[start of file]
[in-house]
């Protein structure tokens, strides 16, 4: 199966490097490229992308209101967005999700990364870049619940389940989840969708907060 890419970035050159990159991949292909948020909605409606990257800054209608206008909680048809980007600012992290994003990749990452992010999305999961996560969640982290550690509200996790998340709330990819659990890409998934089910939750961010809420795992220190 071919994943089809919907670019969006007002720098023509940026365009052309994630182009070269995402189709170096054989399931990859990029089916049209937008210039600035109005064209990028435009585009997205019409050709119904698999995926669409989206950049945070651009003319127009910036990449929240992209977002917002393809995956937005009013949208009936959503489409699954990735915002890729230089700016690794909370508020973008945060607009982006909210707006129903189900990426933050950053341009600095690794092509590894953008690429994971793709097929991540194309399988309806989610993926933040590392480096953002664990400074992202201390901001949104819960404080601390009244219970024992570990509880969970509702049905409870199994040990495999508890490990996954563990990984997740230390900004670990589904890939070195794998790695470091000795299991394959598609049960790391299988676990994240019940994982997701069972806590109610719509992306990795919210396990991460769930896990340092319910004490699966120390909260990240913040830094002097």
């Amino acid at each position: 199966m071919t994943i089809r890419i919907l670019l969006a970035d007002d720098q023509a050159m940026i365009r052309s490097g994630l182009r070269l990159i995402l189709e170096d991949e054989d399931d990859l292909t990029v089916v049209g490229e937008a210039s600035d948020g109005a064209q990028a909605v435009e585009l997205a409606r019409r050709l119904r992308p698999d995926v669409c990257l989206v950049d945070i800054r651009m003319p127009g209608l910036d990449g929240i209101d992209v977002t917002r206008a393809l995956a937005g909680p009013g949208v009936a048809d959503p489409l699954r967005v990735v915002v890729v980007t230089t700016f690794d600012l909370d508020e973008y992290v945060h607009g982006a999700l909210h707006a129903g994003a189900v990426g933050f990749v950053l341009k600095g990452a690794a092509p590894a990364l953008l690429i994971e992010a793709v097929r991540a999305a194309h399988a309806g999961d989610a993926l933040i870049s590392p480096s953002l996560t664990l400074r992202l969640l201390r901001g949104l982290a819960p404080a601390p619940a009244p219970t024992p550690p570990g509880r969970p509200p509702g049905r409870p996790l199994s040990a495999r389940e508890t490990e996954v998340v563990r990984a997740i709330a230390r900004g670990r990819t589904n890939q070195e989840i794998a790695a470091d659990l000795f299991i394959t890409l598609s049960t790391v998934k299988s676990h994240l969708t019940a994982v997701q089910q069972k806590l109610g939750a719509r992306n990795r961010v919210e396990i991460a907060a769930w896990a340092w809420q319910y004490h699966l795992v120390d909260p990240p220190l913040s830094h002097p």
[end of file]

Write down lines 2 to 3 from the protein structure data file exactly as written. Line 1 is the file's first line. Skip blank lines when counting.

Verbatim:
């Protein structure tokens, strides 16, 4: 199966490097490229992308209101967005999700990364870049619940389940989840969708907060 890419970035050159990159991949292909948020909605409606990257800054209608206008909680048809980007600012992290994003990749990452992010999305999961996560969640982290550690509200996790998340709330990819659990890409998934089910939750961010809420795992220190 071919994943089809919907670019969006007002720098023509940026365009052309994630182009070269995402189709170096054989399931990859990029089916049209937008210039600035109005064209990028435009585009997205019409050709119904698999995926669409989206950049945070651009003319127009910036990449929240992209977002917002393809995956937005009013949208009936959503489409699954990735915002890729230089700016690794909370508020973008945060607009982006909210707006129903189900990426933050950053341009600095690794092509590894953008690429994971793709097929991540194309399988309806989610993926933040590392480096953002664990400074992202201390901001949104819960404080601390009244219970024992570990509880969970509702049905409870199994040990495999508890490990996954563990990984997740230390900004670990589904890939070195794998790695470091000795299991394959598609049960790391299988676990994240019940994982997701069972806590109610719509992306990795919210396990991460769930896990340092319910004490699966120390909260990240913040830094002097």
């Amino acid at each position: 199966m071919t994943i089809r890419i919907l670019l969006a970035d007002d720098q023509a050159m940026i365009r052309s490097g994630l182009r070269l990159i995402l189709e170096d991949e054989d399931d990859l292909t990029v089916v049209g490229e937008a210039s600035d948020g109005a064209q990028a909605v435009e585009l997205a409606r019409r050709l119904r992308p698999d995926v669409c990257l989206v950049d945070i800054r651009m003319p127009g209608l910036d990449g929240i209101d992209v977002t917002r206008a393809l995956a937005g909680p009013g949208v009936a048809d959503p489409l699954r967005v990735v915002v890729v980007t230089t700016f690794d600012l909370d508020e973008y992290v945060h607009g982006a999700l909210h707006a129903g994003a189900v990426g933050f990749v950053l341009k600095g990452a690794a092509p590894a990364l953008l690429i994971e992010a793709v097929r991540a999305a194309h399988a309806g999961d989610a993926l933040i870049s590392p480096s953002l996560t664990l400074r992202l969640l201390r901001g949104l982290a819960p404080a601390p619940a009244p219970t024992p550690p570990g509880r969970p509200p509702g049905r409870p996790l199994s040990a495999r389940e508890t490990e996954v998340v563990r990984a997740i709330a230390r900004g670990r990819t589904n890939q070195e989840i794998a790695a470091d659990l000795f299991i394959t890409l598609s049960t790391v998934k299988s676990h994240l969708t019940a994982v997701q089910q069972k806590l109610g939750a719509r992306n990795r961010v919210e396990i991460a907060a769930w896990a340092w809420q319910y004490h699966l795992v120390d909260p990240p220190l913040s830094h002097p």